Jacquelyn Cynkar is a mother, portrait photographer, and friend of Pittsburgh’s parks. Read more about Jacquelyn’s current photography exhibit, Uncommon Companions, which is featured at the Frick Environmental Center through the end of February and learn more about how she’s connecting her passions for photography and parks for this exciting project!
Tell us about your current exhibit, ‘Uncommon Companions.’
The current exhibit focuses on Pennsylvania insects. I started this project unconsciously at first and then with intent once I realized what I was looking at. The exhibit is a curation of 19 insects from a larger series that I have worked on over the years. Having children and visiting the parks, and embracing the sense of wonder that (children) bring to a situation really helped open my eyes to the fine-tuned details that exist in the park that you often overlook when you’re walking on your own or utilizing it in some other way. When I started to hone in on the insects and began looking at them from a behavioral point of view, and a curiosity of wonderment, like my kids may have done, it allowed me to think of the insects from an individual point of view, rather than collectively.
What does it mean to have your art displayed at the Frick Environmental Center?
As an artist, it’s a privilege to share something that I am passionate about with other people. I also love community—I’m drawn to people naturally. The idea that I can share my art is just wonderful from an engagement point of view and just feeling that connection with others.
For the parks though, I feel privileged in a second way. I can’t say enough wonderful things about what the Conservancy does for our city. To have my show here and feel that sense of community is a wonderful feeling.
I have an endearing and sweet story about the exhibit. The father of a friend of mine sent me a message and he explained that while he was visiting the Environmental Center, there was a family engaged in a conversation, but their child was just staring at my images—to the point where the child started pulling on their mother’s hand and made her stop the conversation. He then observed the child and mother talking about the photo and simply discussing the art. That’s the gift. The parks do that for people daily and for me to be a small part of that is wondrous—I feel so privileged.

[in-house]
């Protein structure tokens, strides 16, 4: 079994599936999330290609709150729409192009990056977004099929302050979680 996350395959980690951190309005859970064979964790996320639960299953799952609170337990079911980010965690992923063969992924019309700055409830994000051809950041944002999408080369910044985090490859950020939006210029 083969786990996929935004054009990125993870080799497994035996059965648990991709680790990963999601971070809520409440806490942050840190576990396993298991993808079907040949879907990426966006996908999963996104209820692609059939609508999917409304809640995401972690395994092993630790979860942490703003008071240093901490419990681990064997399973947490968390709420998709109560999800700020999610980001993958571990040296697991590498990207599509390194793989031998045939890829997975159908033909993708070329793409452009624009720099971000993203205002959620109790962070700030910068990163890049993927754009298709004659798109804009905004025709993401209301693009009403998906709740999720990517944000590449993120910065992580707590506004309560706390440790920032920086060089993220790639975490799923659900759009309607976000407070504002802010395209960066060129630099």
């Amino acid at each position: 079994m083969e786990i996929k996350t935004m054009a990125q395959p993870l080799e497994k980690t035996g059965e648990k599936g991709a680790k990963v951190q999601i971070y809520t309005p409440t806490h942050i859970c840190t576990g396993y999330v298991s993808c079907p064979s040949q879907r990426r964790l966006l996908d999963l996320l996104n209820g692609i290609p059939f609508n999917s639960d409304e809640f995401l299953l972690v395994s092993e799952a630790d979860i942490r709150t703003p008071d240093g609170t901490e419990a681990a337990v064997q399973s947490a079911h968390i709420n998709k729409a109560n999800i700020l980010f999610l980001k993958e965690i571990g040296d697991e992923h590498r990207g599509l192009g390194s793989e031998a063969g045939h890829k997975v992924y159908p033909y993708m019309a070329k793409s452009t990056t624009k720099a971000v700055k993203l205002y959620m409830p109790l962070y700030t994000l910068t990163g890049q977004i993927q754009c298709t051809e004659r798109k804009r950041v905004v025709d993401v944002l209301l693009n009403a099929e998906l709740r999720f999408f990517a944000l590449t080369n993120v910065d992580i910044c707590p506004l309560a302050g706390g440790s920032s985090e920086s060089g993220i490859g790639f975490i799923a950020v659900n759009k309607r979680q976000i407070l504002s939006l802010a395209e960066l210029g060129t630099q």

How long have you been a friend of the Pittsburgh Parks Conservancy?
I’ve visited the parks since 2002. I utilize them as a hiker and with my kids as a place of exploration. The kids grew up in the parks and have attended camps at the Frick Environmental Center. We enjoy the activities and programs as a family.
How do you champion for the parks year-round?
As a friend and advocate of the parks, I feel that the parks are a place to break the polarization of people. Being an advocate of the parks is important to me because it’s a place where my children transcend when they step into nature. The parks system is your ‘Vitamin N’ (nature), which we all need. It’s also a gathering place that brings community together and people of different voices, backgrounds, and opinions. It is so needed. I believe in advocating beyond my household and discussing the parks and needs with intent.